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US envoy`s business link to Egypt
By Robert Fisk in Cairo
Frank Wisner, President Barack Obama`s envoy to Cairo who infuriated the White House this weekend by urging Hosni Mubarak to remain President of Egypt, works for a New York and Washington law firm which works for the dictator`s own Egyptian government.
Mr Wisner`s astonishing remarks – `President Mubarak`s continued leadership is critical: it`s his opportunity to write his own legacy` – shocked the democratic opposition in Egypt and called into question Mr Obama`s judgement, as well as that of Secretary of State Hillary Clinton.
The US State Department and Mr Wisner himself have now both claimed that his remarks were made in a `personal capacity`. But there is nothing `personal` about Mr Wisner`s connections with the litigation firm Patton Boggs, which openly boasts that it advises `the Egyptian military, the Egyptian Economic Development Agency, and has handled arbitrations and litigation on the [Mubarak] government`s behalf in Europe and the US`. Oddly, not a single journalist raised this extraordinary connection with US government officials – nor the blatant conflict of interest it appears to represent.
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Mr Wisner is a retired State Department 36-year career diplomat – he served as US ambassador to Egypt, Zambia, the Philippines and India under eight American presidents. In other words, he was not a political appointee. But it is inconceivable Hillary Clinton did not know of his employment by a company that works for the very dictator which Mr Wisner now defends in the face of a massive democratic opposition in Egypt.
So why on earth was he sent to talk to Mubarak, who is in effect a client of Mr Wisner`s current employers?
Patton Boggs states that its attorneys `represent some of the leading Egyptian commercial families and their companies` and `have been involved in oil and gas and telecommunications infrastructure projects on their behalf`. One of its partners served as chairman of the US-Egyptian Chamber of Commerce promoting foreign investment in the Egyptian economy. The company has also managed contractor disputes in military-sales agreements arising under the US Foreign Military Sales Act. Washington gives around $1.3bn (£800m) a year to the Egyptian military.
Mr Wisner joined Patton Boggs almost two years ago – more than enough time for both the White House and the State Department to learn of his company`s intimate connections with the Mubarak regime. The New York Times ran a glowing profile of Mr Wisner in its pages two weeks ago – but mysteriously did not mention his ties to Egypt.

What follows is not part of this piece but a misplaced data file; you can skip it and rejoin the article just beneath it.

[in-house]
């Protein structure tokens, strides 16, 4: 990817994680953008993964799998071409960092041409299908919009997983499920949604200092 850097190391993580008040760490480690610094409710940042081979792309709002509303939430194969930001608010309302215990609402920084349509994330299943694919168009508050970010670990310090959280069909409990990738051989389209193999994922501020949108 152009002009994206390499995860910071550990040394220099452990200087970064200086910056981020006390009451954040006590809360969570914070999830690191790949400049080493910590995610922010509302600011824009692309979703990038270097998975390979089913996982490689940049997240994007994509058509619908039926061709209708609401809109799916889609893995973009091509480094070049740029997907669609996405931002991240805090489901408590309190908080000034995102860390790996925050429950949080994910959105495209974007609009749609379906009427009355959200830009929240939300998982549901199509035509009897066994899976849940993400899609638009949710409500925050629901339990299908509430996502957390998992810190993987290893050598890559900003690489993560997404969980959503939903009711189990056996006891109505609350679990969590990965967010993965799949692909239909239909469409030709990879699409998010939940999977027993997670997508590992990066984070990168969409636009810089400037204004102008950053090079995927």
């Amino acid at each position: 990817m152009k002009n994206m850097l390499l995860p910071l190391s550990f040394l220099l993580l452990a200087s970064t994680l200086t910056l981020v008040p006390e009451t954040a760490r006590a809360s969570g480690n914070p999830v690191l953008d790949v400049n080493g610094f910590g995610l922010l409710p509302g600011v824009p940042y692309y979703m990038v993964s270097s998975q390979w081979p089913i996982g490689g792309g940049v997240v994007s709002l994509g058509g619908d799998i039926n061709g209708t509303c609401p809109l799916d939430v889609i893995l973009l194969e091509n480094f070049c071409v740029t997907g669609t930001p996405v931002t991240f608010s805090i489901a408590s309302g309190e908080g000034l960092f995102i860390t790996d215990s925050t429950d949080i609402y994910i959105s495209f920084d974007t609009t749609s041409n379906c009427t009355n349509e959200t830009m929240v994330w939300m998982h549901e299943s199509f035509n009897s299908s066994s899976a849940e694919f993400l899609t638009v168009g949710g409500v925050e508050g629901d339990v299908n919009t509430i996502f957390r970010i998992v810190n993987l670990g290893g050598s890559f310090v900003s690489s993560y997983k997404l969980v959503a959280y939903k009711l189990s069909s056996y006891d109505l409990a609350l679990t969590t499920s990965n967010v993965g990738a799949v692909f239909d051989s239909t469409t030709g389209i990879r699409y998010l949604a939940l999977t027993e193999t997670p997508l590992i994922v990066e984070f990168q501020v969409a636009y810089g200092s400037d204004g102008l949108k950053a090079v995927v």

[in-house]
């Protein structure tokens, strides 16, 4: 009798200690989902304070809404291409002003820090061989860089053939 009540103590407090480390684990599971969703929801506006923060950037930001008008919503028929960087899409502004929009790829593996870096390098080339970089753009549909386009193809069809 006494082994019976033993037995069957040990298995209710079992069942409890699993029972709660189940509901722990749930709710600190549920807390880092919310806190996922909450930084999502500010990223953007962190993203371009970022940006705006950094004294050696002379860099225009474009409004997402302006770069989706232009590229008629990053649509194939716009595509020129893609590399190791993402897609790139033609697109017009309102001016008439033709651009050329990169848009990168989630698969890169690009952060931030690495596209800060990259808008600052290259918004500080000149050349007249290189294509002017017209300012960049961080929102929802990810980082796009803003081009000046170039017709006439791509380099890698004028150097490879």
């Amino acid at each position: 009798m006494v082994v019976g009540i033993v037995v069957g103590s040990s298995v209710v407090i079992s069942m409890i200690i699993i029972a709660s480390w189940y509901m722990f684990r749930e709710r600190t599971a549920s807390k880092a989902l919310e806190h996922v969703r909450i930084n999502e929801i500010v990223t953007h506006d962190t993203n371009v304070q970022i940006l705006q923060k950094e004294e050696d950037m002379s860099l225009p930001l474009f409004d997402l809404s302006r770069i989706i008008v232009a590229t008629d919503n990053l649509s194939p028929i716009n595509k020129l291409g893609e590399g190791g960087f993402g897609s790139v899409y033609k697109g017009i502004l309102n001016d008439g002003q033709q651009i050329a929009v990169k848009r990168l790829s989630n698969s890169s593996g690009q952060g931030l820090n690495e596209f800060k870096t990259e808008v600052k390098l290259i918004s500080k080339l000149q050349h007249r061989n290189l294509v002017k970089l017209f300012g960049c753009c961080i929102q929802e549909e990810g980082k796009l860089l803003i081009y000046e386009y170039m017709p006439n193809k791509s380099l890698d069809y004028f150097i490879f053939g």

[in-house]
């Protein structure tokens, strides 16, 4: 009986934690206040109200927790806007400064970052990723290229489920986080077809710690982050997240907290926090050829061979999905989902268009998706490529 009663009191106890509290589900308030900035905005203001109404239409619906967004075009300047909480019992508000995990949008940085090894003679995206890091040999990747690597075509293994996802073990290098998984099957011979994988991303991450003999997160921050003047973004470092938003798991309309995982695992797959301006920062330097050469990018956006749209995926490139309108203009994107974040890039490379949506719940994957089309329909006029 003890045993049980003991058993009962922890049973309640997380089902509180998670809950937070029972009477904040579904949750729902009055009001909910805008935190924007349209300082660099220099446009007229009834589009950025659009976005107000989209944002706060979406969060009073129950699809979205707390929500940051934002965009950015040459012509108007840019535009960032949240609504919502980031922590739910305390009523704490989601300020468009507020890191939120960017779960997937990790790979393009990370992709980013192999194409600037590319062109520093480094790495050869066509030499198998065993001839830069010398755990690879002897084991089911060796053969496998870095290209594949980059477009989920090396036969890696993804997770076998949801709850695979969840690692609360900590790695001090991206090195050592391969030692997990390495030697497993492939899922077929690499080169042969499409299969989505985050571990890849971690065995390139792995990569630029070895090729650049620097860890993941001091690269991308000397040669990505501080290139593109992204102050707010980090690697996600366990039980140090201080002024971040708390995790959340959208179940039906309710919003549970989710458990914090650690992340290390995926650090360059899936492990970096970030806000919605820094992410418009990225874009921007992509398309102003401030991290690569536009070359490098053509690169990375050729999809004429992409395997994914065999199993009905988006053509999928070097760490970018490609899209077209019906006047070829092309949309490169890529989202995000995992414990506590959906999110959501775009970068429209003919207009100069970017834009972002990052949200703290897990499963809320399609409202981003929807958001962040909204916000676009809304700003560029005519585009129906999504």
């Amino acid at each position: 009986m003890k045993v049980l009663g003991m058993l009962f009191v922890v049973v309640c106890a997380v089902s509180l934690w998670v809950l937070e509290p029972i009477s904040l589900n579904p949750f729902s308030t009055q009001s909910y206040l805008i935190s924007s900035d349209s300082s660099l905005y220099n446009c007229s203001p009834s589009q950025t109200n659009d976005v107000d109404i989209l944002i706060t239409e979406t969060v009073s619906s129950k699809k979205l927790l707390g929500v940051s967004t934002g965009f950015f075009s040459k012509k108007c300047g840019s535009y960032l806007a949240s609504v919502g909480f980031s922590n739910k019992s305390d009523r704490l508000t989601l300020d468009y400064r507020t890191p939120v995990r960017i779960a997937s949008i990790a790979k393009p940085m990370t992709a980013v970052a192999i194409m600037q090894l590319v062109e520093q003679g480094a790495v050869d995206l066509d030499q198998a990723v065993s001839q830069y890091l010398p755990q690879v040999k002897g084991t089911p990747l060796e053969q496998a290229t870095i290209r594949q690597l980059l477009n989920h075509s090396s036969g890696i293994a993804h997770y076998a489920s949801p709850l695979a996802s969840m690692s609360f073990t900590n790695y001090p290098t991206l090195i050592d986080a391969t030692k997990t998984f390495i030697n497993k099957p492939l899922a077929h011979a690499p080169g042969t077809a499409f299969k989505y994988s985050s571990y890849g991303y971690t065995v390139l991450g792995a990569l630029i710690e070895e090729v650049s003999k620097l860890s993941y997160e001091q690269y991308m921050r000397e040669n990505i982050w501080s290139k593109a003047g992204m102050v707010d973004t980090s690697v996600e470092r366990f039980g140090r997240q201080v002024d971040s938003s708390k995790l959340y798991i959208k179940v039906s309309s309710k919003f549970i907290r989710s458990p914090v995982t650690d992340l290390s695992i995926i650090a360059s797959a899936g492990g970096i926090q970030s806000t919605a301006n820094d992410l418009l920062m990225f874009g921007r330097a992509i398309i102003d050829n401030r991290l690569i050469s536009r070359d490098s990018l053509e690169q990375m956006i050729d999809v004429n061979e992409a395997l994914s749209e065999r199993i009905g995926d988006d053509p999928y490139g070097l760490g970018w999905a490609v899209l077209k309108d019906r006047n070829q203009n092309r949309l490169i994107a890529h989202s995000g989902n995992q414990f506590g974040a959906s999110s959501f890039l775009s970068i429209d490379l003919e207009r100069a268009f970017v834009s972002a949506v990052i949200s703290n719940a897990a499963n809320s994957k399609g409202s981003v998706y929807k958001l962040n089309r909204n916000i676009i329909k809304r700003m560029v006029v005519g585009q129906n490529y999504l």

Nicholas Noe, an American political researcher now based in Beirut, has spent weeks investigating Mr Wisner`s links to Patton Boggs. Mr Noe is also a former researcher for Hillary Clinton and questions the implications of his discoveries.
`The key problem with Wisner being sent to Cairo at the behest of Hillary,` he says, `is the conflict-of-interest aspect... More than this, the idea that the US is now subcontracting or `privatising` crisis management is another problem. Do the US lack diplomats?
`Even in past examples where presidents have sent someone `respected` or `close` to a foreign leader in order to lubricate an exit,` Mr Noe adds, `the envoys in question were not actually paid by the leader they were supposed to squeeze out!`
Patton Boggs maintains an `affiliate relationship` with Zaki Hashem, one of Egypt`s most prominent legal firms. It was founded in 1953 and Zaki Hashem himself was a cabinet minister under Mubarak`s predecessor, President Anwar Sadat, and later became head of the Egyptian Society for International Law.
By a further remarkable irony, one of Zaki Hashem`s senior advisers was Nabil al-Araby, one of the 25 leading Egyptian personalities just chosen by the protesters in Tahrir Square to demand the overthrow of Mubarak. Nabil al-Araby, a former member of the UN`s International Law Commission, told me yesterday that he ended his connection with Zaki Hashem three years ago and had `no idea` why Mr Wisner had come out in support of Mubarak`s continued rule. He himself believed it was essential Mubarak make a dignified but immediate exit. `The head must go,` he said.
When Frank Wisner joined Patton Boggs in March 2009, the company described him as `one of the nation`s most respected diplomats` who would provide clients with `strategic global advice concerning business, politics and international law`. The firm stated specifically that `it looks to Ambassador Wisner to use his expertise in the Middle East and India to assist its American and international clients.`
Stuart Pape, managing partner at Patton Boggs, said at the time that `it is a real coup for the firm to have Ambassador Wisner – one of the most experienced and highly regarded diplomats – join our ranks... His in-depth knowledge of global politics and the international financial world is a huge asset for our clients.`
We still do not know exactly what kind of `expertise` he has bestowed upon the dictator of Egypt. But his remarks at the weekend leave no room to doubt he advised the old man to cling on to power for a few more months. The vast network of companies with family connections to Mubarak`s regime is, of course, one of the targets of the pro-democracy demonstrators in Egypt.
A spokesman for the State Department said he `presumed` Mrs Clinton knew of Mr Wisner`s employment by Patton Boggs and the firm`s links with the Mubarak government, but refused to comment on any conflict of interest for the envoy. A spokesman for Patton Boggs could not be reached yesterday.
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